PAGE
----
Every year 1.7 million children die from dirt and lack of hygiene

Every year 1.7 million children die from dirt and lack of hygiene

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WHO report: Millions of young children die from dirt and lack of hygiene
The World Health Organization (WHO) has released a report that shows that around 1.7 million children die each year due to environmental pollution and poor hygiene. Most of the deaths could be prevented.

Environmental dirt and unsanitary conditions, especially in developing countries
Air pollution outdoors and also inside buildings, exposure to passive smoking, contaminated water, lack of sanitary facilities: According to the World Health Organization (WHO), around 1.7 million children under the age of five worldwide die every year from environmental pollution and unsanitary conditions. As the WHO wrote in a communication, this is about every fourth death at this age. Most children die in developing countries.

Small children at greater risk from environmental influences
Last autumn, the children's aid organization Unicef ​​reported that hundreds of thousands of children die each year from air pollution.

Small children are particularly at risk from inhaling smoke when cooking on fireplaces and fine dust pollution outdoors, from adult cigarette smoke and other pollution.

"A polluted environment is deadly - especially for young children," said WHO Director General Dr. Margaret Chan. "Their growing organs, their immune system, their smaller bodies and airways make children particularly vulnerable to dirty air and dirty water."

Lifetime increased risk of respiratory diseases
Damage can start in the womb. Children who are exposed to heavy air pollution may have a lifelong increased risk of chronic respiratory diseases such as asthma. The risk of heart disease, stroke and cancer can also increase.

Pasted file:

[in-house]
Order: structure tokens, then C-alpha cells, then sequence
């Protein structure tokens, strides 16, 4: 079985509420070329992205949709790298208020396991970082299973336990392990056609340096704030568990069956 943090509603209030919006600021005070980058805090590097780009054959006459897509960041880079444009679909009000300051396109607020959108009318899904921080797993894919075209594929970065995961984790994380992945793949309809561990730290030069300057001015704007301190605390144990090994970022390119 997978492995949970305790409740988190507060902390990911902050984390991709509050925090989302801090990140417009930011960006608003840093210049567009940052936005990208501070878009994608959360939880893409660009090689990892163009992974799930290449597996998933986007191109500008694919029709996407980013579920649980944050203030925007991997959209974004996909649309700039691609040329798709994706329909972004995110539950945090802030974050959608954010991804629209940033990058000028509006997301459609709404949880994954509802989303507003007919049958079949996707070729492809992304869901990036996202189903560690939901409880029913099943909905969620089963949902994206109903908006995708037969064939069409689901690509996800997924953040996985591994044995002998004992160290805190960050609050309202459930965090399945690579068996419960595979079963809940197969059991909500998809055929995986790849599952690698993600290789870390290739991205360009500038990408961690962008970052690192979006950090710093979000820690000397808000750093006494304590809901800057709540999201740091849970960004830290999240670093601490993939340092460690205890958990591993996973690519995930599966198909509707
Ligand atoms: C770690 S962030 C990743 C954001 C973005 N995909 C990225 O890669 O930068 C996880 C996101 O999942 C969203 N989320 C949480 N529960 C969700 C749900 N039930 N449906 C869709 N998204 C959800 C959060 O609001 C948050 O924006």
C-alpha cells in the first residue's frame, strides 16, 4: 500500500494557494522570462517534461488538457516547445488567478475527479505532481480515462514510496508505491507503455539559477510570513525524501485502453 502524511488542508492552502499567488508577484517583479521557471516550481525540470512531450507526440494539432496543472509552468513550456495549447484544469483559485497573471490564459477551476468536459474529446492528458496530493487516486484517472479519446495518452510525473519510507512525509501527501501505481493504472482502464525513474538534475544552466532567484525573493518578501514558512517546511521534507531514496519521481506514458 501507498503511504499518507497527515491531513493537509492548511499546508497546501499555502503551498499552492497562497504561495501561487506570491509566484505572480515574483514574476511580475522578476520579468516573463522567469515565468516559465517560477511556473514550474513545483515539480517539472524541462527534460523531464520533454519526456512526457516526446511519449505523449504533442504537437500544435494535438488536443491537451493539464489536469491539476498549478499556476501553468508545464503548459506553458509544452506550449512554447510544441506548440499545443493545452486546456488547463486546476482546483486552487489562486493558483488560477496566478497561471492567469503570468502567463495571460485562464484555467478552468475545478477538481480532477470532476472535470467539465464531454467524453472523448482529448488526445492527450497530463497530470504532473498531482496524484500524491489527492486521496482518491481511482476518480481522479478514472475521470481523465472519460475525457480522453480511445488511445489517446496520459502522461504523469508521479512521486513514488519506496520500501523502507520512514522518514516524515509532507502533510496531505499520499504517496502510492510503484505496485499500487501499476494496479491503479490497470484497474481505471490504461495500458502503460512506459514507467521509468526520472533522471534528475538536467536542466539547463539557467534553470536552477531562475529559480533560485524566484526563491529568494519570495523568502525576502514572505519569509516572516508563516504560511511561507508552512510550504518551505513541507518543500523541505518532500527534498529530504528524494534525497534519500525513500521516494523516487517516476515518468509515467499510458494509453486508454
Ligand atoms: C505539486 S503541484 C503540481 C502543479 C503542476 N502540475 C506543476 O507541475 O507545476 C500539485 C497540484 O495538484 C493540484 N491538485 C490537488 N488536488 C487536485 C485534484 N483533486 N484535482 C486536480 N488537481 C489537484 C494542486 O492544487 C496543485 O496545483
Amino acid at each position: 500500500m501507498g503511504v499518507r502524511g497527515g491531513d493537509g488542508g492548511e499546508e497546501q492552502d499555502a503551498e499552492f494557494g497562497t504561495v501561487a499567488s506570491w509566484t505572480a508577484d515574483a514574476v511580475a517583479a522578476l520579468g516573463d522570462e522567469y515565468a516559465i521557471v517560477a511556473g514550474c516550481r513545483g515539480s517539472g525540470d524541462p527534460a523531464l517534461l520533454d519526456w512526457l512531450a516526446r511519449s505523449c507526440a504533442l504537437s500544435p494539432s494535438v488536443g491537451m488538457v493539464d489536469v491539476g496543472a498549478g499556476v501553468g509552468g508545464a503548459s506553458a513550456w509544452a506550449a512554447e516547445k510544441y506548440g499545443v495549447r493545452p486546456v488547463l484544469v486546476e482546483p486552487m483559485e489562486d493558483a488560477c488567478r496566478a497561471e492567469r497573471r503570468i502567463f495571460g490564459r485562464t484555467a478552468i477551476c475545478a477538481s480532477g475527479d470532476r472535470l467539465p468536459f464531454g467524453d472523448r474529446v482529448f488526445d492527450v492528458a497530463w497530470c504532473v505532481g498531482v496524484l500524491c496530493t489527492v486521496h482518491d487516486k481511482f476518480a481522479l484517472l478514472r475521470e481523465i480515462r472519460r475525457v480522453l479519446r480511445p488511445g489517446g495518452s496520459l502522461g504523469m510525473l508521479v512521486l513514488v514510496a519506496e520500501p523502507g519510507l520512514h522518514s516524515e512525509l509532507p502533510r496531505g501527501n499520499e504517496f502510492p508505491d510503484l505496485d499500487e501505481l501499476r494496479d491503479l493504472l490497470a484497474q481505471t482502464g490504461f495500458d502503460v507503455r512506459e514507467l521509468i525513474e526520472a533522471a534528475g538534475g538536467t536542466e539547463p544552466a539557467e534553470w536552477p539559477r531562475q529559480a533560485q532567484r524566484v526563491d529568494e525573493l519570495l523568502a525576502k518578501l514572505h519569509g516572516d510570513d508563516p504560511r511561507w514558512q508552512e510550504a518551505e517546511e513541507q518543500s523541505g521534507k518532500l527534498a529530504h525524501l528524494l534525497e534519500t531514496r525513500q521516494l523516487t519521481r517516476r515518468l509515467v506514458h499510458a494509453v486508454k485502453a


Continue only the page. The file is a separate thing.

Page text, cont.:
Respiratory infections, diarrhea, complications in the first month of life due to poor health care for the pregnant mother, malaria and accidents such as poisoning, drowning and falls are the five leading causes of death for young children.

How the situation could be improved
The WHO sees a great need for action. In an accompanying report entitled "Don't pollute my future! The effects of the environment on children's health ”, the experts address how the situation could be improved.

For example, families in poor countries need options for cooking and heating without smoke, schools need good toilets and health centers clean water and reliable electricity.

Cities also need more green space and safe walking and cycling paths, public transport should produce fewer emissions, and industry must cut back on the use of chemicals and dispose of toxic waste better.

"Investing in eliminating environmental health risks, such as improving water quality or using clean fuels, will lead to massive health benefits," said Dr. Maria Neira, WHO Director of Public Health. (ad)

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